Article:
You can access your account on any device, as long as you have access to your private login key. MyMonero never knows your private login key, and therefore is unable to spend your funds without your authorization. All of the private cryptography is done locally on your device.
Finally, you can also use Exodus – a popular software wallet that supports XMR and over 100 different crypto assets. The wallet also features a built in exchange to swap XMR for other cryptocurrencies and vice versa.
Locating your Monero address
Once you have your Monero wallet you will need to obtain your XMR address. The address is a very long string of letters (case sensitive) and numbers that starts with a “4”. Here’s an example:
Step 2: Find an XMR exchange
Local Monero is a marketplace that brings together buyers and sellers where you can find a wide variety of payment options to buy Monero.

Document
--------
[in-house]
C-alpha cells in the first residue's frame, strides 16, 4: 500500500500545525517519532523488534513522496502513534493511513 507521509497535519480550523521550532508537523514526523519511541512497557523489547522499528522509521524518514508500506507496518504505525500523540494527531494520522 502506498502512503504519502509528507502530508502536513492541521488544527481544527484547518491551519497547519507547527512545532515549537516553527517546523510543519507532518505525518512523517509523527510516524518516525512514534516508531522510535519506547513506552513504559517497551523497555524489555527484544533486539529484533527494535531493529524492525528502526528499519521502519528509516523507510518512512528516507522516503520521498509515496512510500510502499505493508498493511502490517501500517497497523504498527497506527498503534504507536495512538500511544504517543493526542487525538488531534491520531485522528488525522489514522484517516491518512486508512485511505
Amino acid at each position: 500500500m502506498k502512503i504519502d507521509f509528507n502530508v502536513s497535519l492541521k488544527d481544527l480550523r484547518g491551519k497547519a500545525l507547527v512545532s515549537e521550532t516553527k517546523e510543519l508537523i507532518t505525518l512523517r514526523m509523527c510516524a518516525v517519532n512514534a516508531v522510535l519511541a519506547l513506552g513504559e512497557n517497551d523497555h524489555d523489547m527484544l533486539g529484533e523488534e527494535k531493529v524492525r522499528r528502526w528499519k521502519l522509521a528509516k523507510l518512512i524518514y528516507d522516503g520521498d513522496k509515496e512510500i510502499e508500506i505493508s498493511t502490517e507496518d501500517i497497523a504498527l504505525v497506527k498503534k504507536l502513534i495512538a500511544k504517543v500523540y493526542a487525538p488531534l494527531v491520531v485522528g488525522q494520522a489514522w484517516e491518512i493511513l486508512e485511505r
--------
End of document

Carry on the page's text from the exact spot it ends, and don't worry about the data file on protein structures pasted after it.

Kraken allows fiat deposits which then allow you to purchase Monero directly. This, however, requires you to go through the exchange verification process.
Another way to buy Monero is to first buy Bitcoin or Ethereum with fiat (i.e., USD, EUR, GBP) then exchange your Bitcoin for Monero through Binance. You can buy Bitcoin with a credit card through Coinmama.
Step 3: Withdraw your coins
Once you’ve bought your Monero from the selected exchange, make sure to move it into your own wallet. Never leave your coins on an exchange, as it puts them out of your control.
Once the coins hit your wallet you’ve successfully finished the process of buying Monero.
1 XMR is equal to 136 USD
- Sign up to Kraken
- Verify your Identity
- Deposit funds (USD or EUR)
- Trade XMR for USD or EUR
- Withdraw the coins to your wallet
There is no way to buy Monero with a credit card directly. The only option is to buy Bitcoin or Ethereum with a credit card and then trade it for Monero.
The majority of cryptocurrencies are only good for speculation. Monero is one of the few I feel comfortable holding over the long term. Monero has proven itself to be both useful and (despite some of its uses) legitimate.
Out of all 3 leading anonymous coins, Monero seems to have the upper hand when it comes to technology and adoption.
Have you had any experience with buying Monero? If so, I’d love to hear about it in the comment section below.